One thing many people notice about Muay Thai fighters is the strong, muscular appearance of their calves. Even the most diminutive Muay Thai fighter will have noticeable calves, honed through years of training. Although the art of Muay Thai involves striking from all 8 limbs of one’s body, it is a fighter’s toned legs that set them apart from his other weapons.
Powerful legs mean powerful kicks and punches, giving a Muay Thai fighter the capability to knockout his opponent. A fighter’s knockout power and the speed needed to evade his opponent’s attacks comes from his legs. If you want to fight Muay Thai or are looking to get better in class, strong calf muscles will give you the foundation you need for more strength and explosiveness in actions such as kicking, jumping, throwing punches, kicks, knees, and elbows.
If you’ve been looking to get bigger and stronger calves for Muay Thai, look no further. Here’s a workout to get you started:
1) Skipping rope
An essential part of every warm up for a Muay Thai class, skipping rope not only improves your timing and rhythm, it is also a great way to build calf muscles. Unlike routine weight lifting exercises, skipping rope will engage your calves in various ways, and also work your upper body and core. There are a variety of skipping rope techniques you could try: the basic jump, side to side, and double unders. Regardless of which technique you use, try to lengthen the intervals to get a better calf burn.
Evolve Daily Workout: Do 3 rounds of your choice of skipping rope technique, lengthening the intervals as your progress.
2) Repeat kicks on the heavy bag
The heavy bag is one of the best tools a Muay Thai fighter can use not only to increase power and improve technique, but also to build calf muscles. By throwing kicks with power repeatedly, the resistance from the bag will help build overall anaerobic strength. Before landing your kicking leg on the bag, explode up onto the ball of your standing leg. Don’t forget to maintain your form at all times and swing your arm down as you throw your kick.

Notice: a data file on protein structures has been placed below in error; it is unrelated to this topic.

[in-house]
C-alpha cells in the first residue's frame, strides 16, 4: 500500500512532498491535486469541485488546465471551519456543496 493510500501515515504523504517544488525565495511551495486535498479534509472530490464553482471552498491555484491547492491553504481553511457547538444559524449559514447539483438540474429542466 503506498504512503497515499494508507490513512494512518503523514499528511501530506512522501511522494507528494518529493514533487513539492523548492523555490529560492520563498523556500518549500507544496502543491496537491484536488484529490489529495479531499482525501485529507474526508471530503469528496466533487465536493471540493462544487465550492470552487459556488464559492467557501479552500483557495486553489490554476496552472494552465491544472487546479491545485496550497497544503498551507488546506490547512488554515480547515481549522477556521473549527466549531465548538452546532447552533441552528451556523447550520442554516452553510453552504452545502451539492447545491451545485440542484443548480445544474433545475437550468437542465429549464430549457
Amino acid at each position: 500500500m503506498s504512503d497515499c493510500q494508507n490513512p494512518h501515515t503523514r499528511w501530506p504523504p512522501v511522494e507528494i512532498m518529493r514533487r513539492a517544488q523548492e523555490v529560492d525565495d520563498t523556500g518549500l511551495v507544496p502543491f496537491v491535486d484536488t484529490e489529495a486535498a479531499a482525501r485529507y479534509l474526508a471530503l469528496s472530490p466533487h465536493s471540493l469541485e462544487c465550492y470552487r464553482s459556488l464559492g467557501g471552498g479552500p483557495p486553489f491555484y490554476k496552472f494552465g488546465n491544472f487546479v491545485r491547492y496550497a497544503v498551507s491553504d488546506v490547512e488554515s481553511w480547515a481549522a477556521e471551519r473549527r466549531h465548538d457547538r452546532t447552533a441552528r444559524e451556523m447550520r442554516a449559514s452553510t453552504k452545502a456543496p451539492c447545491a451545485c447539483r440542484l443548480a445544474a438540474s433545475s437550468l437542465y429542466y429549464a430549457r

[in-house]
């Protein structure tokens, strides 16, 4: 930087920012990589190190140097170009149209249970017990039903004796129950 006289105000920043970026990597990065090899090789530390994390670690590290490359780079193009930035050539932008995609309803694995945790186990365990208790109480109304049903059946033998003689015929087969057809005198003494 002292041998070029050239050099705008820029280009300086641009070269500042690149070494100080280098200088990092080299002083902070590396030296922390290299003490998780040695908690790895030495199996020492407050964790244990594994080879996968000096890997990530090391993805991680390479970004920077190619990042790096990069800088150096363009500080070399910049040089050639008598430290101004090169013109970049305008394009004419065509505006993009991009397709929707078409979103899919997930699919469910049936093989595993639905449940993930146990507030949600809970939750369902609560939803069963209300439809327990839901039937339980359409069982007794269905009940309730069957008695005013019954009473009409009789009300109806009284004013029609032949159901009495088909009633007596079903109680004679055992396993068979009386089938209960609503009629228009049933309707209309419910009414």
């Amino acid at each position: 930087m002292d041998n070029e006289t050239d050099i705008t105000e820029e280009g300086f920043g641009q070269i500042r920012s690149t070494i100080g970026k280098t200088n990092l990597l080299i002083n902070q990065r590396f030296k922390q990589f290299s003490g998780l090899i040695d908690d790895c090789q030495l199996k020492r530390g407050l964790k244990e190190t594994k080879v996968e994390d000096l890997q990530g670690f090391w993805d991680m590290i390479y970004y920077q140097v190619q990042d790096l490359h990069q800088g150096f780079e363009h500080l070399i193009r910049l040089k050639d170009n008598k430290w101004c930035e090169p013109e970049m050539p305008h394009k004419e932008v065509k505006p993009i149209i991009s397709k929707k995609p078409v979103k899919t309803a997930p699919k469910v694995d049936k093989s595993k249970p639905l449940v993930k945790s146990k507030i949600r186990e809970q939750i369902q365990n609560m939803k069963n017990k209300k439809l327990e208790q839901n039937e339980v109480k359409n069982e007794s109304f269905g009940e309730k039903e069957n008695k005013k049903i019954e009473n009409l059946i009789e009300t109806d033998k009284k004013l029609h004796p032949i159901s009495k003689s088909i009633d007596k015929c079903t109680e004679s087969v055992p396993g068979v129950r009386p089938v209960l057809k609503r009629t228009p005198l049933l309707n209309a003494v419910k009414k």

Evolve Daily Workout: Do 2 sets of 50 kicks per leg – ensure you maintain your form and power each time you throw a kick.
3) Repeat jumping knees on the heavy bag
One of the deadliest weapons of any Muay Thai fighter, the knee requires you to thrust it upwards as it targets the sides of your opponent’s body and upwards towards the chin. As you jump up and land your knee strike on the bag, remember to stay on the ball of your standing foot, pushing through your toes on the way up and landing on your toes first as you get back into position.
Evolve Daily Workout: Do 2 sets of 50 jumping knees per leg. Just as above, try to maintain your form each time you throw a knee.
When you run, your calves constantly carry your body weight. A combination of fast-twitch and slow-twitch muscles in your calf pushes your whole body weight off your foot, strengthening the muscle in the calf. The faster and longer you run, the action of propelling yourself forward off the balls of your feet strengthens your calf muscles even more.
Evolve Daily Workout: Just like the Muay Thai fighters in Thailand, you should aim to run at least 5 kilometers before every training session.
5) Running stairs
To take your cardio and calf strengthening to the next level, you can add stair running to your workout. Stair running challenges not only your body, but your endurance as well. With each step, your calf muscles work to carry your body weight. By running stairs, you’ll work your entire leg too! As you climb the stairs, make sure that you are keeping your weight on the balls of your feet to get the maximum benefits of this exercise.
Evolve Daily Workout: Perform 10 to 12 sprints on 2-3 flights of stairs, rest for 60 seconds and repeat four to five times.
Remember, if you want to build muscle, you must add these exercises to your workout and perform them at least twice a week. Stay on the balls of your feet as much as possible when you perform them. Doing so will engage the calf muscles more and will develop them a lot faster.
Don’t forget to stretch your calf muscles after working them out to prevent plantar fasciitis – hold each stretch for at least 15 seconds and concentrate on each leg individually for a deeper stretch. If you’re not used to working these muscles, start with one set and perform fewer repetitions to prevent soreness.